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Yesterday in baseball history

A longtime reader sends this dispatch from the 1961 baseball season — shades of the most dramatic game ever played, which Paul Mirengoff wrote about for us last year in a five-part series that is accessible at the link:

On August 6, 1961, the New York Yankees continued to set a hot pace in the American League by sweeping a double header from the Minnesota Twins at Yankee Stadium. The Yankees won 7-6 and 3-2, both times in their final at-bats of the game.

In the first game, that set of at-bats came in the bottom of the 15th inning. The Yankees loaded the bases with one out on singles by Richardson and Boyer (a bunt), and a Mantle walk. Yogi Berra then hit a grounder to Harmon Killebrew, who attempted a second-to-first double play. Berra beat the return throw enabling Richardson to score the winning run.

A few Power Line readers might have noticed the similarity between this play and the one in the ninth inning of Game 7 of the 1960 World Series. In that instance, Berra was up with one out. Mantle was on first and McDougald on third.

When Berra stroked a sharply grounder to first, Rocky Nelson stepped on first and then tried to tag Mantle, who was darting back to the bag. Mantle evaded the tag allowing McDougald to score the tying run.

Nelson eschewed two other options: (1) trying for the second-to-first double play and (2) throwing home. In this instance, Killebrew threw to second instead of throwing home initially or stepping on first and then throwing home, an option that might well have been reasonably foreclosed by where he fielded the ball.

The key difference between the two situations is that here the bases were loaded. With the winning run on third, the standard play with the bases loaded is to throw home. But without knowing where Killebrew fielded the ball, and what his angle was in relation to second base and home, it’s impossible to second-guess his decision. In any event, Berra was the ultimate gamer, and it’s easy to imagine the 36 year-old catcher/left fielder getting to first base more quickly than Killebrew expected.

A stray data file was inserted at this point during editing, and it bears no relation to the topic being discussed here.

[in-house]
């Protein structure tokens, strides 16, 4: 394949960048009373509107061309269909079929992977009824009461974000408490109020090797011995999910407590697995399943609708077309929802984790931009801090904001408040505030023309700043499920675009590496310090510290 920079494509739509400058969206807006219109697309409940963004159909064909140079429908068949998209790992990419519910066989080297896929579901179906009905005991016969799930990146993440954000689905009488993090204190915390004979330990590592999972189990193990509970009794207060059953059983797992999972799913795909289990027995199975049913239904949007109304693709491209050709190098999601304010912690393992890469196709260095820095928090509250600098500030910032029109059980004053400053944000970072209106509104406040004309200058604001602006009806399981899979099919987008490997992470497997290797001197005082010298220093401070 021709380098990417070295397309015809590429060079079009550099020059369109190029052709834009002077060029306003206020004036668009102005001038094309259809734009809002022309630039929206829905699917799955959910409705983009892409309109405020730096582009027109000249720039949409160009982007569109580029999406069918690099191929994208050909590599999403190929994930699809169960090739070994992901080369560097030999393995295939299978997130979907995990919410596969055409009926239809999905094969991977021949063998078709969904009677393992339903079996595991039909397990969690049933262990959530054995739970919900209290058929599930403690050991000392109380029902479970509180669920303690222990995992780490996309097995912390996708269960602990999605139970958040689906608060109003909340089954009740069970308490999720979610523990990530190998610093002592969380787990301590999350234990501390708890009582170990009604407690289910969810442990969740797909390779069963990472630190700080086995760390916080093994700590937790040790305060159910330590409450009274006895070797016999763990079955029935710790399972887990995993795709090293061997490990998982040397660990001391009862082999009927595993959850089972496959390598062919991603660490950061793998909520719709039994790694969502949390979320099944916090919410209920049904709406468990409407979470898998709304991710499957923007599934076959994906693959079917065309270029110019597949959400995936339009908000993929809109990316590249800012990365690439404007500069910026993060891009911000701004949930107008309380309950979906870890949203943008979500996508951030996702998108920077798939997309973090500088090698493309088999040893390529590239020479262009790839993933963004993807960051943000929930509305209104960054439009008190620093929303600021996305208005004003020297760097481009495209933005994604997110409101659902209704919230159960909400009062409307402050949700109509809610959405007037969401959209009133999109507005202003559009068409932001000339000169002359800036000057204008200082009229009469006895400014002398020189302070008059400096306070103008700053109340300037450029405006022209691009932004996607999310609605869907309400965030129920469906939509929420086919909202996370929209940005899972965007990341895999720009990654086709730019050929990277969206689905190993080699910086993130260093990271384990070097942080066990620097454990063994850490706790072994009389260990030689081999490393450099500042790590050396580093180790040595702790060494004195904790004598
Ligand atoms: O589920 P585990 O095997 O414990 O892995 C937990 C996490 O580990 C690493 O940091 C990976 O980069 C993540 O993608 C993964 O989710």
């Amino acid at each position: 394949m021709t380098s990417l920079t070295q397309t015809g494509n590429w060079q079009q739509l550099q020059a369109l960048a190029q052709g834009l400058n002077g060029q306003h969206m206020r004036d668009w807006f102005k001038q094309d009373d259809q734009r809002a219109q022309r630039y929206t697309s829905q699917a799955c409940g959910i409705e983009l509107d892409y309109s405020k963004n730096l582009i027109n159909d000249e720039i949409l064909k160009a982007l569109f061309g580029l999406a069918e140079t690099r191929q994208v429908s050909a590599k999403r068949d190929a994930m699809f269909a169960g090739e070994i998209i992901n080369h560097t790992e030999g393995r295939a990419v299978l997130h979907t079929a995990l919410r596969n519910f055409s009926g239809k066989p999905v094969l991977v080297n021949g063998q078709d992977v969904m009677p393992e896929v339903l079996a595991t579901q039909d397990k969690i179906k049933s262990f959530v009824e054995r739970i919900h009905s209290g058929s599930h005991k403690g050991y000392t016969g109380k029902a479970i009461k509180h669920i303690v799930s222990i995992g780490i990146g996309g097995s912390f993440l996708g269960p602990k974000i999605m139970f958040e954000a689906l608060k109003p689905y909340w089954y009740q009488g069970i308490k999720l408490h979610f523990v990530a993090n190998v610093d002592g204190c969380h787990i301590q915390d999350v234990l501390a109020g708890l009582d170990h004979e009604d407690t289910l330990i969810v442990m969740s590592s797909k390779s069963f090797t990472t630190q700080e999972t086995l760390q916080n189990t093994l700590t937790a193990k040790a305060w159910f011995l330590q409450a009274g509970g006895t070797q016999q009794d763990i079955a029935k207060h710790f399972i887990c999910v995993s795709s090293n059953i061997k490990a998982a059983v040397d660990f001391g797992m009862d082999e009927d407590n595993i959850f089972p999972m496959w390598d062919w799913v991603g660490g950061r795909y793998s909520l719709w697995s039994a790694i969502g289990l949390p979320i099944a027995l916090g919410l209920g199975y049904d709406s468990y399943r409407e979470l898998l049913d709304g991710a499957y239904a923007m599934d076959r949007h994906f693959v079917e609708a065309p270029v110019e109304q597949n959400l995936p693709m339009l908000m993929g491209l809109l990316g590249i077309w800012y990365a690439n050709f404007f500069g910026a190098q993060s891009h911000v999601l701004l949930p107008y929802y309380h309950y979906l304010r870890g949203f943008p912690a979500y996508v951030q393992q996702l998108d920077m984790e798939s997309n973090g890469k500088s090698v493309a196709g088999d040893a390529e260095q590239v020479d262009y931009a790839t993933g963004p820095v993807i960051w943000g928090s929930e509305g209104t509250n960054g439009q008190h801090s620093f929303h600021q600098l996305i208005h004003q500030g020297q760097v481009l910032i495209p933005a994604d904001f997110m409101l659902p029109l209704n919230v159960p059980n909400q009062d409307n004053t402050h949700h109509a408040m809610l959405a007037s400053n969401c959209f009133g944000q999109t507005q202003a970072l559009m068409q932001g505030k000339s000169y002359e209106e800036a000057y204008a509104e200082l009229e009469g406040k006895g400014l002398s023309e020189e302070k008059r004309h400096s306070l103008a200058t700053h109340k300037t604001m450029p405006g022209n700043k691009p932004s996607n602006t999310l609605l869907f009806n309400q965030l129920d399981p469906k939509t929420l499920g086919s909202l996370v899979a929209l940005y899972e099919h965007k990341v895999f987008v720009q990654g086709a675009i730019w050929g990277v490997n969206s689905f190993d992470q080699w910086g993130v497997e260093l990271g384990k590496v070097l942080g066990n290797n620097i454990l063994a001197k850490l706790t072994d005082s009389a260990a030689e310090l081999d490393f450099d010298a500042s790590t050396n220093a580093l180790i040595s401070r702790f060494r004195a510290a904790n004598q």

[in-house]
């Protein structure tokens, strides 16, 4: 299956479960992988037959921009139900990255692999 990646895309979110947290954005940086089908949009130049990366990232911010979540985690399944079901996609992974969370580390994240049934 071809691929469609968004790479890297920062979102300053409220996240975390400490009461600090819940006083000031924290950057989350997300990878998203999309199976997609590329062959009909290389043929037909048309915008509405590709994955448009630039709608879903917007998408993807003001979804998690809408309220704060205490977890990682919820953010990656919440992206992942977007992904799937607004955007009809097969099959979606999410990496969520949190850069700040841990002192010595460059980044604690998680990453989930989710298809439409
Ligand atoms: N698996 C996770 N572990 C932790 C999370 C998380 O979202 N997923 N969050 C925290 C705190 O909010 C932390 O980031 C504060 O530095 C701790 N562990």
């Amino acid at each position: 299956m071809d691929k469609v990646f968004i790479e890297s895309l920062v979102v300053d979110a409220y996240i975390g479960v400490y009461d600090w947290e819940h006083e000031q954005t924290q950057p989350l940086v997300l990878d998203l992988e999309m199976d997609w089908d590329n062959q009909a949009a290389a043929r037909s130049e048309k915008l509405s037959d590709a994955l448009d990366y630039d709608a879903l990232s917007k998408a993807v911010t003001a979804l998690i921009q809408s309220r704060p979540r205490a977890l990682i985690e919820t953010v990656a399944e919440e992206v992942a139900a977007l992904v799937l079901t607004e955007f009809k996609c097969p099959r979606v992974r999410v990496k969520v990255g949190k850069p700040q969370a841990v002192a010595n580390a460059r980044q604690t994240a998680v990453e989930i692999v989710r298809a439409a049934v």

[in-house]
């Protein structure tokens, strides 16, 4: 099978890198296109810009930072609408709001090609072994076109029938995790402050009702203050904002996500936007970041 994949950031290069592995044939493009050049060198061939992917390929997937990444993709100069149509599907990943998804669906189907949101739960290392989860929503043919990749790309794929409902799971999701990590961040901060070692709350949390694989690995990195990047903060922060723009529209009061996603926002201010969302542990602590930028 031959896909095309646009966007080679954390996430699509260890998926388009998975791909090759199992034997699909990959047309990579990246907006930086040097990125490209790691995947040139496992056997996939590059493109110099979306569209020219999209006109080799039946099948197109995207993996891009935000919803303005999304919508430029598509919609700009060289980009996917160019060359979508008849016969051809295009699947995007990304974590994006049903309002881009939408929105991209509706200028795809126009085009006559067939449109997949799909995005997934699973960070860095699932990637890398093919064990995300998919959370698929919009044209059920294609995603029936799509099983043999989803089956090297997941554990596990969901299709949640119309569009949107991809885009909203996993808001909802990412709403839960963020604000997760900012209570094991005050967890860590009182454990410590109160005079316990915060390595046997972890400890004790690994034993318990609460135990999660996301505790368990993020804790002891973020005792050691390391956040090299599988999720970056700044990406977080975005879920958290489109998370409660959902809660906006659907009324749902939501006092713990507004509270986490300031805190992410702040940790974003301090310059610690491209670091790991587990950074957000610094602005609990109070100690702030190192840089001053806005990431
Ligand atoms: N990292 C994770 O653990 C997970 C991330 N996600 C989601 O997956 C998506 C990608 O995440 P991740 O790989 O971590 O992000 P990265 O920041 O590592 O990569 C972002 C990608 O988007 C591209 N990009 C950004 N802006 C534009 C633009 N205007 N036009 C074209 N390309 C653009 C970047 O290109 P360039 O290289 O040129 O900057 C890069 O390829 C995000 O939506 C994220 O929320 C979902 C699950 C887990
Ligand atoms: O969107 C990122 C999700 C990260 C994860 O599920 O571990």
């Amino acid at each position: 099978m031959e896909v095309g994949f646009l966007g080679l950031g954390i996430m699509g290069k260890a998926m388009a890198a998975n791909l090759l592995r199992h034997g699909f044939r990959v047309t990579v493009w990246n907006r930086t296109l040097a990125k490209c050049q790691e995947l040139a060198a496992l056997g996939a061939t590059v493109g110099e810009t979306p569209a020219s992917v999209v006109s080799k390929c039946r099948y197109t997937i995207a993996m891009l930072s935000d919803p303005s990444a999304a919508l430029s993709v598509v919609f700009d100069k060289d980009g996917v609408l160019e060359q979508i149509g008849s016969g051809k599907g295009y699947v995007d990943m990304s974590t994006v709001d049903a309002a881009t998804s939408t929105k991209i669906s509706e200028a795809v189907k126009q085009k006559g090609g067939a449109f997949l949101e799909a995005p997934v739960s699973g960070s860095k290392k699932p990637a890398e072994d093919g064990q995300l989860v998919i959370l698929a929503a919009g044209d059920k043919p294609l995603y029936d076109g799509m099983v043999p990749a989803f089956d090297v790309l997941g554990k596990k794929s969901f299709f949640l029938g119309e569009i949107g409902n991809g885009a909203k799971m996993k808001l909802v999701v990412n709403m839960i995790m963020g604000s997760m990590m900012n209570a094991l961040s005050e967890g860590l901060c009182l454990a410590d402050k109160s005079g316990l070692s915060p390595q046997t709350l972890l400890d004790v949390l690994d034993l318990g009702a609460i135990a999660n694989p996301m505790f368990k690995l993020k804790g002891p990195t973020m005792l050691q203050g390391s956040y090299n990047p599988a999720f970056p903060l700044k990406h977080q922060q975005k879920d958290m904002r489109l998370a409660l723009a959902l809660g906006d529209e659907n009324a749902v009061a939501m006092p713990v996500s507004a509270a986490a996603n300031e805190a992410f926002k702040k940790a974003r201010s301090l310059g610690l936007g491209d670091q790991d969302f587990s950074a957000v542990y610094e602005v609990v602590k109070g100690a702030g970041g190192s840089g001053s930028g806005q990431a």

In the second game both starters, Roland Sheldon for New York and Al Schroll for Minnesota, pitched complete games. For Schroll, who ended his career with a 5.34 ERA, it was one of only three times he finished a game he started.

It was an unfortunate finish, though: a Mantle walk, a Howard single, and a two out RBI hit by Boyer. Indeed, the situation had cried out for a right-handed reliever to face Howard, Skowron, and Boyer. But Ray Moore, the Twins top righty reliever, had pitched almost six innings in the marathon opener, and Don Lee, their only other decent option, was scheduled to start the next day.

On the day, Mantle hit three home runs, to go with two other hits and three walks. His season home run total now stood at 43, one more than Maris who went homerless.

With the sweep, the Yankees extended their AL lead to two and half games over the Tigers, who managed only a split at home against Cleveland.

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